Numbers

There is something pretty cool about numbers; it is that everyone knows what they are. I don’t need to explain what numbers are to you; you’ve undoubtedly used them before. Numbers are surprisingly useful and that’s what is important:  their utility. But, what are numbers? Are numbers Real? Those are questions a mathematician doesn’t need to ask and really, neither do you; unless you are a philosopher. Those questions are metaphysical questions, more precisely ontological ones. This however won’t be a journey into mathematical metaphysics but rather a synthesis. I shall tell you the story of Gods; Gods that you already knew but maybe have never thought about it in these words.

If I ask you, are numbers real? There are three possible answers to that: Yes, No, Sorta-ish! Yes numbers are real, how else are we able to use them, better yet- I can write them down and show them to you before your very eyes. Lol, I was just playing with you. No numbers are real, they are imaginary. We think them up and sort of agree on what they look like. I can write something down that’s a number and you would have no clue what it was unless I told you. So, numbers are kind of real then, they are the sorta-ish real type. We imagine them up and then use them to do things – certainly what we do is real. You can have arguments for and against any of the three possible answers, which begs another question. Is any of this questioning relevant? Welcome to the world of Meta (meta-world); where nothing makes sense and there are more questions than there are answers. It is a hard world to consciously navigate through and that is why your brain does things for you without your awareness.  We were born into this world with a number of pre-established reflexes. These reflex responses aren’t something you are aware of but they constitute your very survival to its core. This is where I begin to lay the foundations for the synthesis. These reflexes get us started on the journey of survival. As we interact with the world around us we integrate our pre-established reflexes into some social context. So, whereas one might have only been concerned about eating apples, they may later wonder where apples come from to begin with. As we grow our brains develop and integrate itself with more complex patterns we encounter. From eating apples to wondering where they come from. Why would anyone even wonder where apples come from to begin with? Well for one, they weren’t hungry for sure; otherwise they’d be eating apples instead. Apples however, had to be present in that persons range of interactions none the less. The response I have for why would someone even wonder that, is the same response to the question: Is any of this questioning relevant?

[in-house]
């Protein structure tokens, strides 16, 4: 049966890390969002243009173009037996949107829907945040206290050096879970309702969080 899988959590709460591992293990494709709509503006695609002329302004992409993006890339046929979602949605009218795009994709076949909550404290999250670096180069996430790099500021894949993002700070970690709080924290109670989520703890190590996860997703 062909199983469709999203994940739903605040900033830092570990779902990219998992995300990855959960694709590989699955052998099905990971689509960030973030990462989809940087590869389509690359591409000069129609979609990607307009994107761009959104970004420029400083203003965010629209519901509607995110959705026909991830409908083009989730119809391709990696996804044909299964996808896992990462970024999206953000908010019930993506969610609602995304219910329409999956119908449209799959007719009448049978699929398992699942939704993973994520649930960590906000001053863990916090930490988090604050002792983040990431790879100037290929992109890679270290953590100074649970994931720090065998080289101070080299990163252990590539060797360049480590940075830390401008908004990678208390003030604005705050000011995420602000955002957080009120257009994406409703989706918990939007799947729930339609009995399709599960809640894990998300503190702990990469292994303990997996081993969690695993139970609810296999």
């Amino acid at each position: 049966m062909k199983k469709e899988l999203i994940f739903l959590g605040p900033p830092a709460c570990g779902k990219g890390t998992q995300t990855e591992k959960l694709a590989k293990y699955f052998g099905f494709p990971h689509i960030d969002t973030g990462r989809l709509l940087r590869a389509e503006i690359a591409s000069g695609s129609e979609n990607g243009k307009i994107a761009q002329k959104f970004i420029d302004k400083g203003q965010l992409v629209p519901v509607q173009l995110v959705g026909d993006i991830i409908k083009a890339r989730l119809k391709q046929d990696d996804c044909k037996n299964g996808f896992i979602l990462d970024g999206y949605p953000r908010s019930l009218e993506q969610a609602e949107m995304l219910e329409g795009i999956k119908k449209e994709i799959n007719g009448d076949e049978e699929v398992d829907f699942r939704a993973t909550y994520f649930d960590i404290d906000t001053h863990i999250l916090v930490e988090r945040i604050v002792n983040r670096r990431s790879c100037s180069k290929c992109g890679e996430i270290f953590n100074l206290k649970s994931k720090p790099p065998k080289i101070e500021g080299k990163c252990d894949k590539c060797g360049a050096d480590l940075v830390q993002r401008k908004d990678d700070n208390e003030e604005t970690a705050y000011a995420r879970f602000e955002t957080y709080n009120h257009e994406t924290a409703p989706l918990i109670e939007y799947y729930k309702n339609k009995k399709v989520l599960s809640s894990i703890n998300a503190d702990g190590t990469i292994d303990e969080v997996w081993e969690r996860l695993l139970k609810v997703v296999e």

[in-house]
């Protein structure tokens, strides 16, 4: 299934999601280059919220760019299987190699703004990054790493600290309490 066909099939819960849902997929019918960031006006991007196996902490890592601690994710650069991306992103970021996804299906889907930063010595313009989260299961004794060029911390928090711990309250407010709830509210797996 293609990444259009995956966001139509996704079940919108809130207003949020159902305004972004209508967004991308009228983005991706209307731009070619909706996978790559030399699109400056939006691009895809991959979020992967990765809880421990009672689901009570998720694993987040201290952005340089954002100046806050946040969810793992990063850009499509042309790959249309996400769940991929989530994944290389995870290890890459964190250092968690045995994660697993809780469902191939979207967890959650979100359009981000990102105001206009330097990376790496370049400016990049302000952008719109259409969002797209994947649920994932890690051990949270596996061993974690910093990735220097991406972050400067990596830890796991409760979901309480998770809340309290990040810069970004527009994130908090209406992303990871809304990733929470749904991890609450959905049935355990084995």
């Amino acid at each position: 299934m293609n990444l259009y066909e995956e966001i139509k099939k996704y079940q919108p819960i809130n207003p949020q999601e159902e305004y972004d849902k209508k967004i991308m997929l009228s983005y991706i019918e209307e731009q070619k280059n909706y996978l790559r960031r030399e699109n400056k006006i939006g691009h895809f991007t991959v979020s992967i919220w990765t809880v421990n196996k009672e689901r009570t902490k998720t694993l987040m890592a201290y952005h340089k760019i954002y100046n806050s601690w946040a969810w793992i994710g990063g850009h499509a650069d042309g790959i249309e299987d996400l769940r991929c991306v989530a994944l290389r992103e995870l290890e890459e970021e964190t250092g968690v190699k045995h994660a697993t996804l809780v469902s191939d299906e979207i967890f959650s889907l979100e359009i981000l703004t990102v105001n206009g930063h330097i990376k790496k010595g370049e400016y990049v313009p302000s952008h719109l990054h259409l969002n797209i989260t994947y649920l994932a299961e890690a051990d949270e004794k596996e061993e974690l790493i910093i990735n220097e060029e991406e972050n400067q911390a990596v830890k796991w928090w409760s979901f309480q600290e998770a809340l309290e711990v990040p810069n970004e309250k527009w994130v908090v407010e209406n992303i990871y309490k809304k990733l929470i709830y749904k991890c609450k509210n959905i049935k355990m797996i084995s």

There is a lecture series by Jordan B. Peterson on YouTube: Maps of Meaning. His fifth lecture for 2017 class, titled Story and Meta Story (Part 1) is more or less what I’ll be drawing on to explain the peculiarities of what drives someone to ask questions like: What are numbers? Are numbers Real? At this point I’ll relay to you a story about a cat with no brain. As Patterson describes it in the lecture, you would remove the entire brain of the cat except for the hypothalamus. Such a cat if surgery was done properly can still, “eat, drink, regulate body temperature and engage in defensive aggression.” Said cat would also be hyper curious or as Patterson puts it, “a cat with no brain is curious about everything”.  In that statement lies a nugget. Curiosity is deeply embedded in not just human evolution but animals even older than us. What we do as we grown up and encounter the world is learn to ignore things; by that I mean we learn things and because we’ve learnt about them, we don’t have to be curious about them. You were taught how to use numbers and I’m sure you use them well. As far as you are concerned, the functional application of numbers or your use of numbers represents the reality of numbers. So numbers are real once you don’t think too much about them and just use them. Asking questions, is like striping away the cortex from your brain; it forces you to unlearn things and this makes you again curious. Since you haven’t actually stripped away your cortex, questions are tools your said cortex came up with to achieve similar enough an effect so you can experience wonder. You not just want to eat apples; you want to know where apples come from. You not just use numbers; you want to know, what are numbers? Questioning is relevant because it serves as a reminder about something we’ve learnt but can no longer see. Since the world changes, it is prudent for our very survival that we often take another look, and questioning things helps us do that.

On the other hand, everything can’t be relevant at the same time, it would be too overwhelming. Imagine if you could hear all the sounds around you; see all the colours, smell all the scents; feel all pressure fluctuations on your skin; taste the very air you breathe, and that isn’t even close to everything.  Immanuel Kant called the world of pure sensation and no filters of perception, the Noumenal World. This would be the world if we could see everything as it is; if our minds were unhinged so to speak from the doors of perception. Perception only lets some light through but to really kick that door down would be some real eye opener. Now, whether or not you might think kicking in said doors and seeing everything as it is would be something you want is an entirely different issue. An issue I’m going to jump right into. This is the issue of Values. We do not just live in an ecosystem; we also live in a value system. It is your value system that determines what is relevant. What you see is mediated by your social environment. Just as how you are born into an ecosystem, you are born into a value system. It is this value system that determines how you answer the questions: Are numbers real? Or, do I want to see everything as it is?